In a chess game of the best neural network for chess vs 100 GMs at one move a day, I would pick an A.I. like Alpha Zero to win.
It is the respect for computing power that brings me to side with a neural network such as Alpha Zero. At one move per day Alpha Zero would have something like Fibonacci Series improvement and upgrades until it exhausted all of the possible moves in chess. It could approach infinity in a sense- a Cantorian trans-finite set paradigm- for learning and structuring chess moves making the human grandmasters about as competitive as 100 monkeys typing Shakespeare vs Shakespeare, in writing another Shakespearian play in 1611.
Alpha Zero’s neural network required just four hours to learn to play chess and beat SF 8? Given a 30 move game, and 30 days to compound its own interest, Alpha Zero’s improvement would be greater than that of Magnus Carlsen vs Gioachino Greco over the centuries. Humans don’t learn remotely as fast, nor have the power for simultaneous equations as a state-of-the-art neural network. Formulaic models written by 100 GMs in a day would be comparatively primitive to those invented by the best and brightest neural network.
Computers presently are up to 122.3 petaflops (IBM Summit June 2018). Neural networks including Alpha Zero I would think, may exploiting any number of computers, including super-computers. The power applied to a single chess game or match would be absurd.
One hundred GMs with about any sort of non-electronic approach calculating board positional vectors would have as little of a chance as 100 of Emperor Gao Gui Xiang Gong best suanpan (abacus) wielders versus a supercomputer at calculating numbers of rice grains in theoretical inventories of all possible Universes minus 1.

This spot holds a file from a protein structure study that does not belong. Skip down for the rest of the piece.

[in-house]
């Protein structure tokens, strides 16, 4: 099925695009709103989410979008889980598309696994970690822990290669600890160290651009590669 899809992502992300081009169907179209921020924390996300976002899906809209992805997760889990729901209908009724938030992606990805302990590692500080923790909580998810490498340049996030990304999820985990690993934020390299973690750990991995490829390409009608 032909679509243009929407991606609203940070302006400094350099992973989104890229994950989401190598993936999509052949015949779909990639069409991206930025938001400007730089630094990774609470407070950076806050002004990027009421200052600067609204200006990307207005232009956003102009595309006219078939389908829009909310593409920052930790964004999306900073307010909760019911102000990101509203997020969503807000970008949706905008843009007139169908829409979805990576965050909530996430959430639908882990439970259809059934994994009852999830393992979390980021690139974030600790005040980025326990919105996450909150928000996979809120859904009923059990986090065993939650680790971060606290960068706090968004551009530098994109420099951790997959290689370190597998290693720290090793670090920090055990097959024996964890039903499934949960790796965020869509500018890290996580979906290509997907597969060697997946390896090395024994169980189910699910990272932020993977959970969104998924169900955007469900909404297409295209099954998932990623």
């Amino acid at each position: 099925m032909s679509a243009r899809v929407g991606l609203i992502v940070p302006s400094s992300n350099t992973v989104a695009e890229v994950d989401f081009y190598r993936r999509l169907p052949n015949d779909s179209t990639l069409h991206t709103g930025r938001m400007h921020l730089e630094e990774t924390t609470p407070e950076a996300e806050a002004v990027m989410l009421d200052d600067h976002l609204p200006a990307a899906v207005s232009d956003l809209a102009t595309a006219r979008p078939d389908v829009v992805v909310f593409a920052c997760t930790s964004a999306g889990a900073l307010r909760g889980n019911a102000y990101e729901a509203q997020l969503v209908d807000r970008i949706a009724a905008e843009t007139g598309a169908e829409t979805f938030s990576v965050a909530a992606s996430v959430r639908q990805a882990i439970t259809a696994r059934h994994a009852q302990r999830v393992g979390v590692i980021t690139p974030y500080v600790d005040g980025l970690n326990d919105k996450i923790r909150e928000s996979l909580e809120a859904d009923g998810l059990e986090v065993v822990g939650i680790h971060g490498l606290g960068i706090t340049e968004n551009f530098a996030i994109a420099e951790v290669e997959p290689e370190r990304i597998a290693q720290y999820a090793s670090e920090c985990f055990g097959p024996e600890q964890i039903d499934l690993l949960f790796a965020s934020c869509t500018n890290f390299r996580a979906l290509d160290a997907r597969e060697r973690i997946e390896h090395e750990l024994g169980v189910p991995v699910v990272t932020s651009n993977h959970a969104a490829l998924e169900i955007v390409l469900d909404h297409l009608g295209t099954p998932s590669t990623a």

For GMs to beat an AI neural network, logically they would require comparable processing capability in critical areas. One might anticipate that human reasoning algorithms regarding chess might be modeled by program designers, yet not vice versa.
Fritz beat World Champ Vlad Kramnik in 2006 running on a Xeon dual-core 5160 chip at 3 mgz. The chip sold for just $860. It was a very tiny chip in comparison to today’s chips used for desktops such as the 32 core AMD Threadripper chips.
Neural network programming for artificial intelligence has advanced quite a lot since the 1996–97 Deep Blue-Kasparov games. Apparently the A.I. programming was good old brute force rather than sophisticated algorithm. The A.I. designer for Deep Blue discusses that project here… https://www.scientificamerican.com/article/20-years-after-deep-blue-how-ai-has-advanced-since-conquering-chess/
I took a programming and systems analysis course in 1980, though I worked in other fields, so I understand the philosophy behind designing computer algorithms to process data reasonably well. Computers today are orders of magnitude more powerful than those that beat Kasparov and Kramnik. There is a field of study called Big Data that is remarkable to those that know nothing of it. Big Data sweep with neural networks can get all of the information there is on-line about chess rather easily
A.I. neural network designers today can use everything ever put on-line concerning chess and program a network to sort through it and process it in numerous ways to ultimately let it select the best move. Capablanca, Morphy, Pillsbury, Steinitz; every game ever played and noted online would be in its live database. Deep Blue had very limited capacity for that, and it had just two GMs help its design. With the way data is now, the question to me is could the A.I. read and convert into meaningful information every chess book in any language that it could input. It could have the help of thousands of GMs in a sense providing data and it might build chess ‘wisdom’. Those are just programming challenges that probably were already solved. Some have said that IBM may have been using Deep Blue just to test its A.I. Maybe Google and Alpha Zero were doing that too. It was a learning test.